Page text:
Work Requirements in Medicaid
The Center for Medicaid and Medicare Services (CMS) recently allowed states to submit applications that could change Medicaid to make eligibility for the program contingent on work requirements. Ten states--Arizona, Arkansas, Indiana, Kansas, Kentucky, Maine, New Hampshire, North Carolina, Utah, and Wisconsin--submitted applications that include such a request. Kentucky's request was approved;
Kentucky now also has approval to charge premiums in Medicaid and stop covering medical expenses for the 90 days prior to the date when a recipient's Medicaid was approved
New York State Medicaid does not use work requirements as an eligibility criteria to qualify for or stay in the program.
- Medicaid is not welfare. The vast majority (60%) of people on Medicaid who can work are already working. They are working in low-wage jobs or industries that do not provide health coverage to their workers.
- Most people on Medicaid who aren't working can't work. Work requirements target those with chronic health conditions or who are caring for a sick family member. The policy won't do anything to help them find a job. It just takes away their health care.
- Increasing the number of Medicaid recipients who work requires a concerted effort to create living-wage opportunities.
Remember, Medicaid is US
: 74 million Medicaid recipients rely on Medicaid for health care coverage. Many (60 percent) work but cannot afford health insurance on their own. They are veterans, women, families with children, and people with chronic conditions like HIV and diabetes.
What can you do to prevent cuts to Medicaid?
Stay involved and be vigilant: Continue to inform your local, stat
e, and federal legislators about the valu
e of Medicaid to you. Tell your story about how it has helped
you or someone you know.
Send a message
to Congress telling them to oppose any federal attempt to cut Medicaid or any of the Social Safety Net programs. Learn more at Medicaid is US:
Call your Senator and Member of Congress. Ask them to restore funding for Cost Sharing Reductions that help make health insurance affordable. Contact the U.S. Capitol Switchboard at (202) 224-3121.
Register to vote--and vote! (Stop by the post office for a form or call 311 to learn more in NYC.) Important elections for statewide office and Congress are on the ballot for this year's election.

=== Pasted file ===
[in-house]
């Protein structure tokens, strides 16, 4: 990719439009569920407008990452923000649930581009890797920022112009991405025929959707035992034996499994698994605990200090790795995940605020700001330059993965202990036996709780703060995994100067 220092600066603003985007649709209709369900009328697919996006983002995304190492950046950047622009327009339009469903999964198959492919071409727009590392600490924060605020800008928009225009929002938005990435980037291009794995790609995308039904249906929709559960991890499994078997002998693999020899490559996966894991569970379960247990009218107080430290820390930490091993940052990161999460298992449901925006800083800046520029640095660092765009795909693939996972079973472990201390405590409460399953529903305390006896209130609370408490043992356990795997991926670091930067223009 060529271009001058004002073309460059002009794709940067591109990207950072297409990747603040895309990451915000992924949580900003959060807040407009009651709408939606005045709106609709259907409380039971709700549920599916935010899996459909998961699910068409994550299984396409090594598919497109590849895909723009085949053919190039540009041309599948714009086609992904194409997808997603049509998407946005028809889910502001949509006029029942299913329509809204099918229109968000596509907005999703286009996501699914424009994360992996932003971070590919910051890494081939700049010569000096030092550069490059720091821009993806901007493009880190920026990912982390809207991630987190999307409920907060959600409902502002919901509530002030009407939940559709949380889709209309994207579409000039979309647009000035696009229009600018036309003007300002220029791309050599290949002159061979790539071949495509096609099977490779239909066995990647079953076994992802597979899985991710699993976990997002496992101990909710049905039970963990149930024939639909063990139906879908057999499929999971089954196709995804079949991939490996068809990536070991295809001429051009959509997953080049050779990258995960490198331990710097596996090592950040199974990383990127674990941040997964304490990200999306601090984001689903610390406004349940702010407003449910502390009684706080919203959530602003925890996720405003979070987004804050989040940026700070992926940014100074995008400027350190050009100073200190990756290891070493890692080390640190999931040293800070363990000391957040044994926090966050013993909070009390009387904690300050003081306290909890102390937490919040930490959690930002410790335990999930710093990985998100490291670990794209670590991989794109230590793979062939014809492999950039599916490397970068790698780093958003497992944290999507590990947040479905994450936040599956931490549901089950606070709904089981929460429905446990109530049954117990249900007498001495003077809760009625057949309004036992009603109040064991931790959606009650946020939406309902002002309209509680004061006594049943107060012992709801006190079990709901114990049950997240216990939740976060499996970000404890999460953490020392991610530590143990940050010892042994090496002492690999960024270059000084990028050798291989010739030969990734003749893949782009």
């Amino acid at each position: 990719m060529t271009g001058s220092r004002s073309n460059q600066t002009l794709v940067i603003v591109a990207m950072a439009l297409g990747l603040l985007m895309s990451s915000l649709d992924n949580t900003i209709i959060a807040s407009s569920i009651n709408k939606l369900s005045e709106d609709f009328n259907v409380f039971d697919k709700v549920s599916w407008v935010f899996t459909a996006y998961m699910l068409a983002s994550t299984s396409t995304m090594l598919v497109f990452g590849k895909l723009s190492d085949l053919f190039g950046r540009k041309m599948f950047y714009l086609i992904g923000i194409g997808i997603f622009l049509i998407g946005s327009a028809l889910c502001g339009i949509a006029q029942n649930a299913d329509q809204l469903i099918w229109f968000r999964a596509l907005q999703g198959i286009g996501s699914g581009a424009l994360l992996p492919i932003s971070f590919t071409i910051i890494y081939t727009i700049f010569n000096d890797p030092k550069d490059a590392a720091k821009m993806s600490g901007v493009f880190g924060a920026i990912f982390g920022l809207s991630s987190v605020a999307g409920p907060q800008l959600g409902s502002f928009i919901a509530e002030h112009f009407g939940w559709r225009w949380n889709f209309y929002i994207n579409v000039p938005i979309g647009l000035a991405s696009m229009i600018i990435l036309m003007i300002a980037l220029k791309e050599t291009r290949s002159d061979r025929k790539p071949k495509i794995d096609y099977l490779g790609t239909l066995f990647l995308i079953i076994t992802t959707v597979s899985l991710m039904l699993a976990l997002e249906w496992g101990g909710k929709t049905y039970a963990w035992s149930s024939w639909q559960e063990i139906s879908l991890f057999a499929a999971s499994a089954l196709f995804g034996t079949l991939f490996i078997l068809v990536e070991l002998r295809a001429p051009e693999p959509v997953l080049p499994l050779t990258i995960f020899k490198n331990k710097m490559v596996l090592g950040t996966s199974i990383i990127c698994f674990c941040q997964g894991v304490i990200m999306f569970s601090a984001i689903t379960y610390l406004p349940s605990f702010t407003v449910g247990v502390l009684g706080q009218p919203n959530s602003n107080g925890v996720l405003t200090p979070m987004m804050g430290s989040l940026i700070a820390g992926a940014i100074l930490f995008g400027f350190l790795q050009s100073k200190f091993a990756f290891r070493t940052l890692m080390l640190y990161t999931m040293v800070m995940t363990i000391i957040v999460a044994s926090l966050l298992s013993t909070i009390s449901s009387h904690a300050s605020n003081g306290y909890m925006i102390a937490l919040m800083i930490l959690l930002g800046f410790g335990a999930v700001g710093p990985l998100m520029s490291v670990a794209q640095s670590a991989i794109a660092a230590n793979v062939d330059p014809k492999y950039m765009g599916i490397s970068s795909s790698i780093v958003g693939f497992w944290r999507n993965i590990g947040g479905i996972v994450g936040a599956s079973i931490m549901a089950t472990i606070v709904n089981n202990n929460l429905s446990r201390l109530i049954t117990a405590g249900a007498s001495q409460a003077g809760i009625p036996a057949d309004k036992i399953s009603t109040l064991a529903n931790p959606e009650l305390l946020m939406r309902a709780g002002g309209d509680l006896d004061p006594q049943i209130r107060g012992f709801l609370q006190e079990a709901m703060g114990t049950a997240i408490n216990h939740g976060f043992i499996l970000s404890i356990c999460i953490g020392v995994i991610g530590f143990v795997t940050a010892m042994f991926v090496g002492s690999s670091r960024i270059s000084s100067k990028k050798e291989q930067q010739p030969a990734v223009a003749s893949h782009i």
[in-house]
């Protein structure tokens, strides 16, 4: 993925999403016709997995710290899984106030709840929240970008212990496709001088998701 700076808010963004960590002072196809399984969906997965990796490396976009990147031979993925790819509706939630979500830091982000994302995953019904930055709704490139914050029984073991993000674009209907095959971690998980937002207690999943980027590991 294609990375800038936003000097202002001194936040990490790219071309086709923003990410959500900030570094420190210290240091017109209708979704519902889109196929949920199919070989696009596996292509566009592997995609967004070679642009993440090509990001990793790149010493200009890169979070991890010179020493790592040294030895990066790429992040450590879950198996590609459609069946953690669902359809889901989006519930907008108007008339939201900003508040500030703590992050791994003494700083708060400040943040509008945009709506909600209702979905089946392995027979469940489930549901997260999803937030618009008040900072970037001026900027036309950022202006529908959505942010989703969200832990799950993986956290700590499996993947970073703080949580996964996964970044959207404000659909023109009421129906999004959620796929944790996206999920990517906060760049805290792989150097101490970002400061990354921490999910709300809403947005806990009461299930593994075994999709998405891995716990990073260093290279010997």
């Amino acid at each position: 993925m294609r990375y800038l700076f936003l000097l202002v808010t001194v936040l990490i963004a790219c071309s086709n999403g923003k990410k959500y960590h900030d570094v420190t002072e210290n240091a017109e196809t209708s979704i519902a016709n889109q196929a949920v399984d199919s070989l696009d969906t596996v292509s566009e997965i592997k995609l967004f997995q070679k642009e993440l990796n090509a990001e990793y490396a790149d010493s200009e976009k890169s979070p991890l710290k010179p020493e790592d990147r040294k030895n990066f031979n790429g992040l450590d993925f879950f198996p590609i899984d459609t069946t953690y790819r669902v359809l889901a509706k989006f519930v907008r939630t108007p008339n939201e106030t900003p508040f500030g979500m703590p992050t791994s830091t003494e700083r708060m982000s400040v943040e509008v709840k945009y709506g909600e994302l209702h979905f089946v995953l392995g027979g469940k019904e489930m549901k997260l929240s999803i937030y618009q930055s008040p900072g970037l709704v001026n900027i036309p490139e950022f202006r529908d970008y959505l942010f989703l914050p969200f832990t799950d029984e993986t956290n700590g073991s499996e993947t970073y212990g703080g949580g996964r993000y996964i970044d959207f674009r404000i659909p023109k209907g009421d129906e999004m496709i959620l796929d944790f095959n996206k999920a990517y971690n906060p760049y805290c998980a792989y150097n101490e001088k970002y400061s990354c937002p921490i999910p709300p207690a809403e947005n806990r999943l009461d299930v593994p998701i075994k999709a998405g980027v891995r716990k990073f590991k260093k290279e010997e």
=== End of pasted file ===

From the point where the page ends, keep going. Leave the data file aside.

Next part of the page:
The offices of Governor, Attorney General, State Legislator, and U.S. Senator are all up for election. Your vote can make a difference!
Amida Care in the News
Crain's Health Pulse
also featured an interview with Amida Care President and CEO Doug Wirth on the importance of investing in housing and peer employment in the FY19 state budget.
Amida Care's op-ed on the federal tax bill, "
Trump's Tax Reform Will Make America Poorer and Sicker
was published in Newsweek under Doug Wirth's byline: "[This bill] will worsen an already troubling level of inequality in the United States, increase health insurance costs, lead to millions of Americans losing their health coverage, increase debt, push more people into poverty, and, in the end, create a far greater tax burden on the nation."
Administration's ban on using certain words in CDC budget documents for Congress, was published in the
under Doug Wirth's byline: "Words have power. They are powerful tools that can be used to divide or to unite, to hurt or to heal, to oppress or to liberate. They can be deceitful and manipulative or they can be illuminating and life-affirming--and they can make a difference."
Amida Care published a special community publication, "
Hire Me! End AIDS with Jobs
" produced in partnership with Alliance for Positive Change, Alpha Workshops Studio School, Cicatelli Associates Inc., Exponents, The Fortune Society, GMHC, Housing Works, The LGBT Center, National Working Positive Coalition, NYS AIDS Institute, NYS Education Department, and Translatina Network. The magazine highlights employment as one of the most important social determinants of health and key to reaching New York State's goal to End the AIDS Epidemic by the year 2020.